Sen. Tom Harkin (D-Iowa) has long pushed an amendment to limit those pesky and expensive transaction fees at automated teller machines, but his fellow senators didn’t go along with the idea this week.

One possible explanation: Quite a few of Harkin’s aging colleagues appear to have little or no contact with the decades-old technology of cash machines.

  • Sen. Ben Nelson (D), for example, told the Omaha World-Herald this week that he has never once used an ATM, relying on bank tellers instead.
  • Sen. Mike Johanns (R), has used his ATM card fewer than five times.
  • Sen. Charles E. Grassley (Iowa), the ranking Republican on the Finance Committee has a bank card but doesn’t use it for cash.

The remarks also appear to provide further evidence of cloistered politicians and a generation gap in the halls of an aging Congress.

The average age of members is among the highest of any Congress in the past century

  • The average age of senators is 63.1 years, which is three years higher than it was four years ago;
  • The average for the House was 57.2 years, which is up by two years.
  • The Senate’s longest-serving member, Robert C. Byrd (D-W.Va.), is 92.

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Factoids

The first ATMs appeared in the United States in 1969 … there are more than 1.7 million machines worldwide.

Over 90%  percent of consumers use an ATM … about 60 percent of consumers use their bank’s ATM up to five time a month … ,12 percent use it at least 10 times a month.

Most banks barely break even on ATM fees — free customer withdrawals are typically paid for with charges to noncustomers …  but about half the ATMs in the country are operated by independent, for profit ATM operators.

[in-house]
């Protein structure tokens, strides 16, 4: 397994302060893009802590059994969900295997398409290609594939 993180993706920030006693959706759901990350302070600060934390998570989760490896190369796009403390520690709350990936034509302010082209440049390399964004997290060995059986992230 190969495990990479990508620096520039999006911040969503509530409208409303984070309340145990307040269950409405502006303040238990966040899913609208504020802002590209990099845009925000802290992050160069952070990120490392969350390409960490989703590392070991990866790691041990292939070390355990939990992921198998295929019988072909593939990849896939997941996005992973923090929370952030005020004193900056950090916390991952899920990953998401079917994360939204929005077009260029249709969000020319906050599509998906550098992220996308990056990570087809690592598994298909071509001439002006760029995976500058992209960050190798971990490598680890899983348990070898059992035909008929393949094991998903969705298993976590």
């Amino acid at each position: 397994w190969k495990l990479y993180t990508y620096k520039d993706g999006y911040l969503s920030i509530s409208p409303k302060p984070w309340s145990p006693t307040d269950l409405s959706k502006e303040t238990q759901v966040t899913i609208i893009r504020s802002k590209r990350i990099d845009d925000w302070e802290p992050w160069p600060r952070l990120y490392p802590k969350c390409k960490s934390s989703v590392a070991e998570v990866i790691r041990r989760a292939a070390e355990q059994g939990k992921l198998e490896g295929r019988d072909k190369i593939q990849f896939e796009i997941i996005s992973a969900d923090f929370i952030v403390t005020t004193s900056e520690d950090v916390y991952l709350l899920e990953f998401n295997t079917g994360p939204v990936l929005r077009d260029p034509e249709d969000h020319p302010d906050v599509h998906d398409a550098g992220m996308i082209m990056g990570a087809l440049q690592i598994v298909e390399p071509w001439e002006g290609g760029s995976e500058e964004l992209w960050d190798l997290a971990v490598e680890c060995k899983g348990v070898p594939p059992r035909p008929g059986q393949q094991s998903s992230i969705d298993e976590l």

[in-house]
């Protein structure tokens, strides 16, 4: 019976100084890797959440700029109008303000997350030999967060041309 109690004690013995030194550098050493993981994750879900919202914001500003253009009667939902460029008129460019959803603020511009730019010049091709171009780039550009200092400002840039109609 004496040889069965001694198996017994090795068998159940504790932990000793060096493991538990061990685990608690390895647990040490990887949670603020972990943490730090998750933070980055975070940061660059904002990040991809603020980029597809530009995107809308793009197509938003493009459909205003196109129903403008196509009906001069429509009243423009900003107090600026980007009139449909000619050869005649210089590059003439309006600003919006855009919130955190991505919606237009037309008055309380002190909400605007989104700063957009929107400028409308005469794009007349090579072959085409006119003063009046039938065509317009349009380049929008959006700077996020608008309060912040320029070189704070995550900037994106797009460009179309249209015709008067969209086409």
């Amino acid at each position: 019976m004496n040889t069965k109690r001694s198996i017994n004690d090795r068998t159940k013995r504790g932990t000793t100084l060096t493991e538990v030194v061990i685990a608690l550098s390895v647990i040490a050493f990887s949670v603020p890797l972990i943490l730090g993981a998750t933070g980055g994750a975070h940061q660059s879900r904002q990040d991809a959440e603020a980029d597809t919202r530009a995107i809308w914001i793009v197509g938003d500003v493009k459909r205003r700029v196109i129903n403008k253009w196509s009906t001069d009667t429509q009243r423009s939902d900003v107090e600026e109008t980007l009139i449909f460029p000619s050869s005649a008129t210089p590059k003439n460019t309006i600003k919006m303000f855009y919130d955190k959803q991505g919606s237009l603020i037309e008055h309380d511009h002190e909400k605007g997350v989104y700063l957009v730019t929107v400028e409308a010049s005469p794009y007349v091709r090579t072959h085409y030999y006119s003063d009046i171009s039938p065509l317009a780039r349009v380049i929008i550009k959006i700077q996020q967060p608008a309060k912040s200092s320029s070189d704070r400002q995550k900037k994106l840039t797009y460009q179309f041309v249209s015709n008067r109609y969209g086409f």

Full article:
http://www.washingtonpost.com/wp-dyn/content/article/2010/05/20/AR2010052003613.html?wpisrc=nl_tech

The Sarbox burden …

May 21, 2010

Punch line: Senators  Hutchison (R., Texas) and Landrieu (D., La.) have offered an amendment to exempt companies with less than $150 million of shares held by the public from “internal-controls” audits – the most onerous of Sarbox impositions.

Ken’s Take: I was wondering when somebody would step up and highlight that Sarbox did nothing to stop or slow the 2008 financial meltdown …

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Excerpted from WSJ: The No-Cost Stimulus, May 18, 2010

Sarbox, the Beltway’s previous attempt at financial-regulatory reform, was intended to improve the information investors receive about public companies.

The law did nothing to prevent poor disclosure at companies like Lehman Brothers but it did saddle the U.S. economy with billions in unexpected costs.

The SEC estimates that the average public company pays more than $2 million per year complying with the law’s Section 404.

The SEC admits that compliance burdens fall disproportionately on smaller companies.

These audits are piled on top of the traditional financial audit, and on top of a company’s own internal-controls review.

The result is that going public in the U.S., once the dream of entrepreneurs world-wide, has for too many company founders become something to avoid.

Full article:
http://online.wsj.com/article/SB10001424052748703315404575250693201556662.html?mod=djemEditorialPage_h